I don’t have many pictures of my errors due to frustration, but with the practice shirt I ended up not measuring the opening on the collar stand correctly, causing it to stick out in parts. Oh well, it was just a practice shirt anyway. When I started on the other shirt, I was so focused on my previous collar stand mistake,  I didn’t realize I was putting the collar in backwards. I had to pick out the stitches and try again. I used the online tutorials, but was still getting confused as to how the collar actually was supposed to be sewn into the stand. Which side? And why was the bottom folded? In all, I ended up re-installing that collar 3 times, and because I had trimmed it twice, the end result was a collar that was not even on both sides. Sigh, there goes attempted perfection.

Flannel shirt

Despite the mistakes, I do believe it’s the best flannel shirt I’ve made to date. The sizing ended up being perfect, so at least I had that going for me.  This time I remembered to measure and shorten the sleeves, which tend to be long with this pattern. I’ve been wearing it all winter, no problem and have even gotten a few compliments on it.

In the meantime, the quest for near-perfection continues. I have 2 more shirts cut out. One happens to be flannel.

I will do this until I get it right.

 

Flannel shirt

Back of flannel shirt

This shirt also contains a yoke, cut on the bias for a more interesting look. The inner yoke is cut straight to prevent stretching more than normal.

 

Placket on sleeve

This is also my best placket to date. This one features the “house” shape which I like very much.

skirt front


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Rosari skirt: Super skirt of the 70’s

Pattern: Rosari Skirt by Pauline Alice, midi length

I totally love the skirts of the 70’s, so when I bought this unusual-looking corduroy, I knew I wanted something inspired by that decade. I actually bought a number of patterns with similar themes – A-line with buttons up the front. However, when I saw this pattern, I knew it was the one I wanted to try. I really liked the pockets and I’ve also been digging these indie patterns lately. It seemed like the one to try. This is a pdf pattern, which I’m still not loving, but I am getting used to the process of taping the sheets together. I just hate that it doesn’t fold up into a nice little envelope like the paper patterns, but I have made things a little better by storing them in those larger size manila mailing envelopes.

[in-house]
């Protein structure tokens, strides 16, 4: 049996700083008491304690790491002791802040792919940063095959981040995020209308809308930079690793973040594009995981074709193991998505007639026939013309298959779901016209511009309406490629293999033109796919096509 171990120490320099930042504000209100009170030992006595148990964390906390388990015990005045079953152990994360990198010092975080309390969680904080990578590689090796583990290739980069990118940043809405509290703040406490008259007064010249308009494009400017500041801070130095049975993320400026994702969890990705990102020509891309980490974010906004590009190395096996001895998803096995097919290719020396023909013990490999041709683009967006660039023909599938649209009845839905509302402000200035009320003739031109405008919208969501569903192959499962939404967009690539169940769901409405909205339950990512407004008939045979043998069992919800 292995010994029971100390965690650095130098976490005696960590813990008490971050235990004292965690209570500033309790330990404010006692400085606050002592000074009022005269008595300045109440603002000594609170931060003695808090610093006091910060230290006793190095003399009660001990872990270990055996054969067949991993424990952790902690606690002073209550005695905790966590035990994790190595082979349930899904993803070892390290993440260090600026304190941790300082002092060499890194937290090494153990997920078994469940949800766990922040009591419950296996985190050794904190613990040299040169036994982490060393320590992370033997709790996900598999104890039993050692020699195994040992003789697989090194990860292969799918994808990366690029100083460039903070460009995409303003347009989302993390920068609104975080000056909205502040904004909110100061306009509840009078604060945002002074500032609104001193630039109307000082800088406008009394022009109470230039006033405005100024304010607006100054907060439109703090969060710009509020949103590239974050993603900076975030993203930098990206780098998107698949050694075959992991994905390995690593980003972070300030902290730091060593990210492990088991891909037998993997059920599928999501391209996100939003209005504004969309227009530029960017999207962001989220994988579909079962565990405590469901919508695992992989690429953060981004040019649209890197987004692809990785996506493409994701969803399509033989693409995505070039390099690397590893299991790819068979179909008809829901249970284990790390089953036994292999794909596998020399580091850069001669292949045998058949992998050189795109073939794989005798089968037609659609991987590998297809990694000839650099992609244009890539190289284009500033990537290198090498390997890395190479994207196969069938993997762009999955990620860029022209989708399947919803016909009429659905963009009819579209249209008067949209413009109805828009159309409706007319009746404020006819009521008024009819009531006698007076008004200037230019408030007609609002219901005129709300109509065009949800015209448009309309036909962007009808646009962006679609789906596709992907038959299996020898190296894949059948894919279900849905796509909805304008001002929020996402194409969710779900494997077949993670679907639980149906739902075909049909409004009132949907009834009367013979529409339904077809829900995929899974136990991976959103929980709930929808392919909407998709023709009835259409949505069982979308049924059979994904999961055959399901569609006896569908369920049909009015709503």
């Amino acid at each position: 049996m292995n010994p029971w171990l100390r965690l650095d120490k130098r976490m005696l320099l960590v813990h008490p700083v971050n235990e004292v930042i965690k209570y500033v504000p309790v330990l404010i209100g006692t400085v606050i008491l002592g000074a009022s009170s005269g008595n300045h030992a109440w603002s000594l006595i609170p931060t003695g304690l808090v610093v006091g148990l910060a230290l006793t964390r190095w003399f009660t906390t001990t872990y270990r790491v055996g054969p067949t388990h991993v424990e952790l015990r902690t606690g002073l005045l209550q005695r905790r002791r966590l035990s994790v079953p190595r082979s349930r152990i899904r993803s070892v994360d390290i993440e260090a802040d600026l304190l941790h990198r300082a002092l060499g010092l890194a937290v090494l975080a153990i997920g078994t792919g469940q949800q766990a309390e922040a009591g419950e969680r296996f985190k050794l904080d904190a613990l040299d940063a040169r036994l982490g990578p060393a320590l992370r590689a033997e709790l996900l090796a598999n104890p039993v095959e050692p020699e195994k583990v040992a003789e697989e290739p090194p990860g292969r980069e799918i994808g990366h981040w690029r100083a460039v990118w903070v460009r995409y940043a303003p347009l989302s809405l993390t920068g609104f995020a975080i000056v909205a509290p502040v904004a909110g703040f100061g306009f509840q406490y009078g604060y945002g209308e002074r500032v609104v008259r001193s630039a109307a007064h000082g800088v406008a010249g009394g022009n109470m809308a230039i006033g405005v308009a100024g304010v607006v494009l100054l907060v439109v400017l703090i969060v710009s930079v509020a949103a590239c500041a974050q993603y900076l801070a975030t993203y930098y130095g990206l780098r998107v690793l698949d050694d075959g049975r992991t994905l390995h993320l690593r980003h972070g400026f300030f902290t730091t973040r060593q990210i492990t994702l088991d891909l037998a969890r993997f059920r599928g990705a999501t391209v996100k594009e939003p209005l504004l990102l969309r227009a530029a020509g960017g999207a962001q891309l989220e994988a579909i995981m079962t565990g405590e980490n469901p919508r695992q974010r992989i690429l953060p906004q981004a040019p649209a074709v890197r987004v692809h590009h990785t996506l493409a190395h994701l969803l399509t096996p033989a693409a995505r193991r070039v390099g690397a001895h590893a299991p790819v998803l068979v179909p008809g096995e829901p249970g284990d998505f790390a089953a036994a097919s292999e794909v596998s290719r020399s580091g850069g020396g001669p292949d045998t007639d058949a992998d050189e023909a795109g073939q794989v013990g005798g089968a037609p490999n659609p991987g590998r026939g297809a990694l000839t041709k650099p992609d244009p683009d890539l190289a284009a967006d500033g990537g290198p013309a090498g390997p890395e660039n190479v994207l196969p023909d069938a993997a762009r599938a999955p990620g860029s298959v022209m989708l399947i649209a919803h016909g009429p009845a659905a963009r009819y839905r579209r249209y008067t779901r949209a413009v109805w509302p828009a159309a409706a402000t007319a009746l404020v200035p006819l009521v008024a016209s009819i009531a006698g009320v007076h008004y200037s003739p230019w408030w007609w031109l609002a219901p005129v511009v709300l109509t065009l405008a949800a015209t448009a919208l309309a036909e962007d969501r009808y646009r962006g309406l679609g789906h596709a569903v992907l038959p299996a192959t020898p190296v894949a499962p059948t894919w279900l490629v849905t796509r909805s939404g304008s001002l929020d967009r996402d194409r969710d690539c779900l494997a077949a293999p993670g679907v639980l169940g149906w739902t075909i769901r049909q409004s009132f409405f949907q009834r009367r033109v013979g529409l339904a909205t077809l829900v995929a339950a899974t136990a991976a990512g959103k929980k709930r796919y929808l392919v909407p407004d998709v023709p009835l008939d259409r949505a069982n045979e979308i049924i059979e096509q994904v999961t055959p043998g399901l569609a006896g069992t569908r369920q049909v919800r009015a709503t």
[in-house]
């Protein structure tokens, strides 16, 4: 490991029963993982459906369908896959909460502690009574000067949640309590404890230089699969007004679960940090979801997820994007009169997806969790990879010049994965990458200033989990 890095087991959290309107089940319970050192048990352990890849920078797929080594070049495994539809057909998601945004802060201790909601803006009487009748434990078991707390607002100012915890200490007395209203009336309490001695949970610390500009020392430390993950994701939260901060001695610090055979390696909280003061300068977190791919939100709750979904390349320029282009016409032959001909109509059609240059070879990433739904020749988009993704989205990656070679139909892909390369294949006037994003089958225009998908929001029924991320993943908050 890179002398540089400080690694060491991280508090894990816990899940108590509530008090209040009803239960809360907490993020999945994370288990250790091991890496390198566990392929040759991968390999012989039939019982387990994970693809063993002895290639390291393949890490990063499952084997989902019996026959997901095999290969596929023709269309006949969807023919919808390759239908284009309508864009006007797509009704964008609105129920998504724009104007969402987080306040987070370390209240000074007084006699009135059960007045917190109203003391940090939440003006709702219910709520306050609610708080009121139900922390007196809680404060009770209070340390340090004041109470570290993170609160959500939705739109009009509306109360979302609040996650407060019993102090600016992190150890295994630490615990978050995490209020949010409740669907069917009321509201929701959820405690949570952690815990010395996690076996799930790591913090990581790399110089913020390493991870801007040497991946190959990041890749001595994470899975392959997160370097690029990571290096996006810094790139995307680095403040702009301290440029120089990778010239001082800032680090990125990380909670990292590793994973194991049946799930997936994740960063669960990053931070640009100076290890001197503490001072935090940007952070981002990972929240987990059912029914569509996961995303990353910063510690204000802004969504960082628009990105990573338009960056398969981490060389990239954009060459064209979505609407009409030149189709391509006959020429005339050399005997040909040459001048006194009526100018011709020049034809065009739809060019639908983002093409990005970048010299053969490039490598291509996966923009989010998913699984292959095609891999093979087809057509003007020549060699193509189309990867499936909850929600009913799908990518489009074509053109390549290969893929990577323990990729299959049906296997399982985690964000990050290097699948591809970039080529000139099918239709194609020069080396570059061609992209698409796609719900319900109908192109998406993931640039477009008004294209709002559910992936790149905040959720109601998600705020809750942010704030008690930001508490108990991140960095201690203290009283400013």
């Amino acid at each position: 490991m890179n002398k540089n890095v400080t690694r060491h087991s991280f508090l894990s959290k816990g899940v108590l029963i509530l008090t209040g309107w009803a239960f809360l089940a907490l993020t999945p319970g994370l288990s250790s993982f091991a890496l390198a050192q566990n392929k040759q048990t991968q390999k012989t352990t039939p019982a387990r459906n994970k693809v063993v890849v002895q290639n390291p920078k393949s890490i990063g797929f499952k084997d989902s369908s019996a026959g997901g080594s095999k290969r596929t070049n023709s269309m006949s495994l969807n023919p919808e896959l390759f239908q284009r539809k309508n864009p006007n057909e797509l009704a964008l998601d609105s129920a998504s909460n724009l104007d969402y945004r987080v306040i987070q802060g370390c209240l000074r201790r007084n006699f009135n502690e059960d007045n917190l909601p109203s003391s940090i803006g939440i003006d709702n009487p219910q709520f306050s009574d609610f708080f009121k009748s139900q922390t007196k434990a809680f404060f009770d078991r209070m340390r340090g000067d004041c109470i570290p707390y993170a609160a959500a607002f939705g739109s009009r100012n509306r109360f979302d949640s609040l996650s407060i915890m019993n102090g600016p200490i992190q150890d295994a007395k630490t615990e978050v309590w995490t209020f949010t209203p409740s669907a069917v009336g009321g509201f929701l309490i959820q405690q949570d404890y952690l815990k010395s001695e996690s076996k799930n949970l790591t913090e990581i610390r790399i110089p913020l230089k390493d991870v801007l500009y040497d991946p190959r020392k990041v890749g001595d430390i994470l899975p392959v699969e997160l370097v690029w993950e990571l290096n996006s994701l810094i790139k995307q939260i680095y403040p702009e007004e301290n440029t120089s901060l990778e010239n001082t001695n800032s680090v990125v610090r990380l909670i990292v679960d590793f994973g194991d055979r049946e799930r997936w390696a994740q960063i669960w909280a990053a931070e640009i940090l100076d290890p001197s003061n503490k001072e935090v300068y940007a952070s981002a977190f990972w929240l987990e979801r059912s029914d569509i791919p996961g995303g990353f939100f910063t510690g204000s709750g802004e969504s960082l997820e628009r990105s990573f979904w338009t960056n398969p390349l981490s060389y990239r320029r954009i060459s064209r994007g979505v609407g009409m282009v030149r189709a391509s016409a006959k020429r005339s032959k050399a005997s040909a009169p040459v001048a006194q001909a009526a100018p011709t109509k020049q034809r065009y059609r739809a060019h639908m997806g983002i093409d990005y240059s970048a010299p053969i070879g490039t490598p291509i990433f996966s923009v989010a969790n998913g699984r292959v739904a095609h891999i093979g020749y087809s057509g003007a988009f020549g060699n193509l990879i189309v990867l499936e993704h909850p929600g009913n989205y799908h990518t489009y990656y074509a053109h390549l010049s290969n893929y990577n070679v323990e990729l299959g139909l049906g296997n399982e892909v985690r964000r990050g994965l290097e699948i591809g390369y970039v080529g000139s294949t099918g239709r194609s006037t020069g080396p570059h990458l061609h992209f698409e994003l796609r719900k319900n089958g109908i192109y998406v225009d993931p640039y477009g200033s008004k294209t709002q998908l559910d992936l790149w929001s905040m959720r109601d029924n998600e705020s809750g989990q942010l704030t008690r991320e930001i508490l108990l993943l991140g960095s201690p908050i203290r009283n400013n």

plaid corduroyThis pattern has a lot of options to choose from. There are 2 different lengths and about 4 different pocket styles. I went with pocket C, which was an inverted pleat patch pocket and flap. I cut two of these out, but when I read the directions, it seems that I Continue reading

Oslo sweater


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Time for the warm & fuzzies: The Oslo cardigan

Pattern: Oslo Cardigan by SeamworkOslo pattern

It’s been a pretty strange winter, weather-wise. An overly warm fall turned into a very mild November. And then all of a sudden, the snow rolled in by mid-December, after what seemed to be spring-like temperatures. By the time Christmas and New Years hit, we were plummeting into single digit and negative temperatures. January in New England began to feel like Minnesota. Lucky for me that I had already completed this project – a new cardigan that I can wrap myself in on those bitter cold days.